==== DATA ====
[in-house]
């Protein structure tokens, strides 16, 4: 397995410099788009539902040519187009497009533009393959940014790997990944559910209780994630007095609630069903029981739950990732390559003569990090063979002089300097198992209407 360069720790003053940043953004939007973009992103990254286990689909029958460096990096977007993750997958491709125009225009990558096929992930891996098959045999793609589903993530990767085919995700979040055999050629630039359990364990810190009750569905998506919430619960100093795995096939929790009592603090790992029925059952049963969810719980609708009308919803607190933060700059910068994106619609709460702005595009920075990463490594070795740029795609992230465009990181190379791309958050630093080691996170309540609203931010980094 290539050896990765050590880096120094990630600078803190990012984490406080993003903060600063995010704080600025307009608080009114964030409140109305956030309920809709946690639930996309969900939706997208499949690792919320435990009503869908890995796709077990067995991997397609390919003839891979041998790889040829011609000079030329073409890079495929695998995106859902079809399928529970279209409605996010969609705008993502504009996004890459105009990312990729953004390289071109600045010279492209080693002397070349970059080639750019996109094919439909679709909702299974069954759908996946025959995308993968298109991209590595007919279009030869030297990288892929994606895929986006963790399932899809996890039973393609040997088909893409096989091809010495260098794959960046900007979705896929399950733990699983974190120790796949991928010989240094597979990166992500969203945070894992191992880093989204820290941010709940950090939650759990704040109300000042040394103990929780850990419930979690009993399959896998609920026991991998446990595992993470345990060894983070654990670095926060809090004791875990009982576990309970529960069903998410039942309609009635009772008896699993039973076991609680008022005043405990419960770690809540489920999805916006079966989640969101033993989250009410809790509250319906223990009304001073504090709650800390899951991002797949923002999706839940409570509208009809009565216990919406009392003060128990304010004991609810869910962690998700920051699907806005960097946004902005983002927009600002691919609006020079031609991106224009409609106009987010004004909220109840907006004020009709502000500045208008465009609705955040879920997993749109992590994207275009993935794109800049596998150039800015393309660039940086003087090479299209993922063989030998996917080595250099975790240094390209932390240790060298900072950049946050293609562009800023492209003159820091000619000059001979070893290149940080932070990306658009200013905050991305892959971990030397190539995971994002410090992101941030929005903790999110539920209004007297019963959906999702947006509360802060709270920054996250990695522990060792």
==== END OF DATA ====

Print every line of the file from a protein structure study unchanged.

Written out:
[in-house]
């Protein structure tokens, strides 16, 4: 397995410099788009539902040519187009497009533009393959940014790997990944559910209780994630007095609630069903029981739950990732390559003569990090063979002089300097198992209407 360069720790003053940043953004939007973009992103990254286990689909029958460096990096977007993750997958491709125009225009990558096929992930891996098959045999793609589903993530990767085919995700979040055999050629630039359990364990810190009750569905998506919430619960100093795995096939929790009592603090790992029925059952049963969810719980609708009308919803607190933060700059910068994106619609709460702005595009920075990463490594070795740029795609992230465009990181190379791309958050630093080691996170309540609203931010980094 290539050896990765050590880096120094990630600078803190990012984490406080993003903060600063995010704080600025307009608080009114964030409140109305956030309920809709946690639930996309969900939706997208499949690792919320435990009503869908890995796709077990067995991997397609390919003839891979041998790889040829011609000079030329073409890079495929695998995106859902079809399928529970279209409605996010969609705008993502504009996004890459105009990312990729953004390289071109600045010279492209080693002397070349970059080639750019996109094919439909679709909702299974069954759908996946025959995308993968298109991209590595007919279009030869030297990288892929994606895929986006963790399932899809996890039973393609040997088909893409096989091809010495260098794959960046900007979705896929399950733990699983974190120790796949991928010989240094597979990166992500969203945070894992191992880093989204820290941010709940950090939650759990704040109300000042040394103990929780850990419930979690009993399959896998609920026991991998446990595992993470345990060894983070654990670095926060809090004791875990009982576990309970529960069903998410039942309609009635009772008896699993039973076991609680008022005043405990419960770690809540489920999805916006079966989640969101033993989250009410809790509250319906223990009304001073504090709650800390899951991002797949923002999706839940409570509208009809009565216990919406009392003060128990304010004991609810869910962690998700920051699907806005960097946004902005983002927009600002691919609006020079031609991106224009409609106009987010004004909220109840907006004020009709502000500045208008465009609705955040879920997993749109992590994207275009993935794109800049596998150039800015393309660039940086003087090479299209993922063989030998996917080595250099975790240094390209932390240790060298900072950049946050293609562009800023492209003159820091000619000059001979070893290149940080932070990306658009200013905050991305892959971990030397190539995971994002410090992101941030929005903790999110539920209004007297019963959906999702947006509360802060709270920054996250990695522990060792």